# How many bits for sequence number using Go-Back-N protocol

I'm a regular over at Stack Overflow (Software developer) that is trying to get through a networking course. I got a homework problem I'd like to have a sanity check on. Here is what I got.

Q:

A 3000-km-long T1 trunk is used to transmit 64-byte frames using Go-Back-N protocol. If the propagation speed is 6 microseconds/km, how many bits should the sequence numbers be?

My Answer:

For this questions what we need to do is lay the base knowledge. What we are trying to find is the size of the largest sequence number we should us using Go-Back-N. To figure this out we need to figure out how many packets can fit into our link at a time and then subtract one from that number. This will ensure that we never have two packets with the same sequence number at the same time in the link.

Length of link: 3,000km Speed: 6 microseconds / km Frame size: 64 bytes T1 transmission speed: 1544kb/s (http://ckp.made-it.com/t1234.html)

Propagation time = 6 microseconds / km * 3000 km = 18,000 microseconds (18ms). Convert 1544kb to bytes = 1544 * 1024 = 1581056 bytes Transmission time = 64 bytes / 1581056bytes / second = 0.000040479 seconds (0.4ms)

So then if we take the 18ms propagation time and divide it by the 0.4ms transmission time we will see that we are going to be able to stuff ( 18 / 0.4) 45 packets into the link at a time. That means that our sequence number should be 2 ^ 45 bits long!

Am I going in the right direction with this?

Thanks, Mike

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Your T1 speed is in kilobits not kilobytes so you're off by a factor of 8 there. I don't know how the go-back-N works but I'd have thought you'd need enough bits to store a value that can handle the number of packets so that's 8 bits for 45 packets (>32 but <=64) however as I said your basic packet transmission time is too short, it's closer to 3micros because of your error in converting the T1 bandwidth. – Helvick Mar 7 '10 at 17:40
Thansk Helvick. – Mike Mar 7 '10 at 18:11

## 1 Answer

To figure this out we need to figure out how many packets can fit into our link at a time and then subtract one from that number. This will ensure that we never have two packets with the same sequence number at the same time in the link.

I do not agree with this reasoning. The point of not having two packets with the same sequence number will be achieved by the protocol entities not sending frames outside the window. You should distinguish between the window size, `N`, and the sequence number range. There is no problem in using 32 bit sequence numbers for a window of just say 5 frames, although this would of course not be optimal.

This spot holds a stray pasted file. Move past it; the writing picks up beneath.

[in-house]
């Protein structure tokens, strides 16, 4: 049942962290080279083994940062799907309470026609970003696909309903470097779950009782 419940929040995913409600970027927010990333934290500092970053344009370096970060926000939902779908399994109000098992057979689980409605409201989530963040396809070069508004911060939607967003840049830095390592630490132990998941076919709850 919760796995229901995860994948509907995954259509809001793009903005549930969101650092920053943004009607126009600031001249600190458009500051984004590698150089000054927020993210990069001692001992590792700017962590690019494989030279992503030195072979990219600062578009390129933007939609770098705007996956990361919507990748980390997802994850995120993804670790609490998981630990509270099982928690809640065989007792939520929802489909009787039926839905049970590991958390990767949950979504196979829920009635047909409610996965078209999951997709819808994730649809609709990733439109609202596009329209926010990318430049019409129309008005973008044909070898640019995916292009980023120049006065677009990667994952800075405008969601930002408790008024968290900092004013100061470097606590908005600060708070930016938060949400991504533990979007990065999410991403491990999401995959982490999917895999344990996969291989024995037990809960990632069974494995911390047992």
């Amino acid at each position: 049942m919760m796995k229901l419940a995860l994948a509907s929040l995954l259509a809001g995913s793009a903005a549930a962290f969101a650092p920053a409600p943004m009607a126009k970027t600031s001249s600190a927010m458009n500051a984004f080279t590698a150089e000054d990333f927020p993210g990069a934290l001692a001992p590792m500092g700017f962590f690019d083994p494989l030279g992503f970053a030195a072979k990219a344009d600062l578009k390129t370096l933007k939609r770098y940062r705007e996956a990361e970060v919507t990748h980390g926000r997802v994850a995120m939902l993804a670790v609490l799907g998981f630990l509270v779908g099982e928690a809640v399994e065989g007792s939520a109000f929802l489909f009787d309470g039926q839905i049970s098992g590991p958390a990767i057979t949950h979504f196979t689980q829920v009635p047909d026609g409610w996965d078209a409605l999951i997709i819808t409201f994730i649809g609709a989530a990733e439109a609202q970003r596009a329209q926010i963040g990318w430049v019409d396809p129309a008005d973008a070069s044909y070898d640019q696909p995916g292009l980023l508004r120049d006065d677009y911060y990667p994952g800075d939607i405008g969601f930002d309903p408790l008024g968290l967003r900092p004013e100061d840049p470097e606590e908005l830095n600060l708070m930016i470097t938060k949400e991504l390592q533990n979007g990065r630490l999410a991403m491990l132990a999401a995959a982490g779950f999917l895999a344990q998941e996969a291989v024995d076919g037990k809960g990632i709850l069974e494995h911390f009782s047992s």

If transmission time in one direction is 18ms then you will have a RTT, round trip time, of 18ms + receiving end processing time + 18ms. I have no idea of what values of processing time that are sensible in this case, so let's just assume zero for simplicity. That gives a RTT of 36ms. That means that from the point you send a frame it will (in best case) take 38ms before you get an acknowledgement on that frame. That determines the upper limit on how much outstanding data that makes sense to have when deciding on a window size. If you have a bigger window size it will only fill the transmit buffer on the sending side and not affecting the throughput. There might very well be other factors (e.g. buffer size on the receiving end) that limits the window further, but since no information is given for this, let's assume the receiving end have unlimited buffers etc.

For optimal (throughput) performance the window should be large enough so that the sender can send 38ms continuously. The T1 speed is 193000 bytes per second. With 64 bytes per frame that corresponds to 3015.625 frames per second. 0.038 times 3015.625 gives 114.59375. That is, in 38ms you can send 114 frames. Therefore a window size of slightly larger than theoretical maximum (e.g. 115-120) can be chosen (so that the limiting factor is the physical link and not the window size). The sequence number range have to be larger than the window size, and in this case 128 is a close maximum value.

So the answer to you question is, you need minimum 7 bit for sequence numbers in this case. See also here for an interactive go-back-n java applet.

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